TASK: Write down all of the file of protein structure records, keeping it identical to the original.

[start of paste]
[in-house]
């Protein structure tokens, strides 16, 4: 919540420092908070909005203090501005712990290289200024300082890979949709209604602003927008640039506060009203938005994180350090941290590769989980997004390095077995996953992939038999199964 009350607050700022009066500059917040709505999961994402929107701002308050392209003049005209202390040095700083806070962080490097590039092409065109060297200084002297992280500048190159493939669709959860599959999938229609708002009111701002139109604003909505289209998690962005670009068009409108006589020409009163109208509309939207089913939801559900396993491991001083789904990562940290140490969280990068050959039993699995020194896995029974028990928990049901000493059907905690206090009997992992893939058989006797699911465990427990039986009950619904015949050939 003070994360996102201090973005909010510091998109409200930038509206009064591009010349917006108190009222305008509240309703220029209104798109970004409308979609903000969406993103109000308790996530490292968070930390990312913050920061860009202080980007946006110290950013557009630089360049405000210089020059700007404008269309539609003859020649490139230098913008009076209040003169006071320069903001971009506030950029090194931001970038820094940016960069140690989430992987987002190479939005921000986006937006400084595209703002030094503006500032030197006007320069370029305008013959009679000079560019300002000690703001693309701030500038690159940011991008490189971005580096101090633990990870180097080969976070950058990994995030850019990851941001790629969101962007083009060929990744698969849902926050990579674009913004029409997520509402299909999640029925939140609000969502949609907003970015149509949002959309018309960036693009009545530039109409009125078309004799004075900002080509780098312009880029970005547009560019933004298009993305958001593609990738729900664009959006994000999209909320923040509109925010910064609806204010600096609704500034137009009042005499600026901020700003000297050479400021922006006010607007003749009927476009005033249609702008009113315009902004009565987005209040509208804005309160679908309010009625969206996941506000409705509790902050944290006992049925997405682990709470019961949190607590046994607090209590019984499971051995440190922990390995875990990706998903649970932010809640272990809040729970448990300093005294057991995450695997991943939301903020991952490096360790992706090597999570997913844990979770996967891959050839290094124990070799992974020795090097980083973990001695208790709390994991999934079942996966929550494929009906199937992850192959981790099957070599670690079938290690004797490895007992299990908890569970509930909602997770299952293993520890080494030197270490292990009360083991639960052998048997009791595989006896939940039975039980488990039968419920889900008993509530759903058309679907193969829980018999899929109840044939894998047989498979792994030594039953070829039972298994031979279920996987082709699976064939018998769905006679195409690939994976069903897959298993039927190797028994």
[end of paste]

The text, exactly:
[in-house]
């Protein structure tokens, strides 16, 4: 919540420092908070909005203090501005712990290289200024300082890979949709209604602003927008640039506060009203938005994180350090941290590769989980997004390095077995996953992939038999199964 009350607050700022009066500059917040709505999961994402929107701002308050392209003049005209202390040095700083806070962080490097590039092409065109060297200084002297992280500048190159493939669709959860599959999938229609708002009111701002139109604003909505289209998690962005670009068009409108006589020409009163109208509309939207089913939801559900396993491991001083789904990562940290140490969280990068050959039993699995020194896995029974028990928990049901000493059907905690206090009997992992893939058989006797699911465990427990039986009950619904015949050939 003070994360996102201090973005909010510091998109409200930038509206009064591009010349917006108190009222305008509240309703220029209104798109970004409308979609903000969406993103109000308790996530490292968070930390990312913050920061860009202080980007946006110290950013557009630089360049405000210089020059700007404008269309539609003859020649490139230098913008009076209040003169006071320069903001971009506030950029090194931001970038820094940016960069140690989430992987987002190479939005921000986006937006400084595209703002030094503006500032030197006007320069370029305008013959009679000079560019300002000690703001693309701030500038690159940011991008490189971005580096101090633990990870180097080969976070950058990994995030850019990851941001790629969101962007083009060929990744698969849902926050990579674009913004029409997520509402299909999640029925939140609000969502949609907003970015149509949002959309018309960036693009009545530039109409009125078309004799004075900002080509780098312009880029970005547009560019933004298009993305958001593609990738729900664009959006994000999209909320923040509109925010910064609806204010600096609704500034137009009042005499600026901020700003000297050479400021922006006010607007003749009927476009005033249609702008009113315009902004009565987005209040509208804005309160679908309010009625969206996941506000409705509790902050944290006992049925997405682990709470019961949190607590046994607090209590019984499971051995440190922990390995875990990706998903649970932010809640272990809040729970448990300093005294057991995450695997991943939301903020991952490096360790992706090597999570997913844990979770996967891959050839290094124990070799992974020795090097980083973990001695208790709390994991999934079942996966929550494929009906199937992850192959981790099957070599670690079938290690004797490895007992299990908890569970509930909602997770299952293993520890080494030197270490292990009360083991639960052998048997009791595989006896939940039975039980488990039968419920889900008993509530759903058309679907193969829980018999899929109840044939894998047989498979792994030594039953070829039972298994031979279920996987082709699976064939018998769905006679195409690939994976069903897959298993039927190797028994």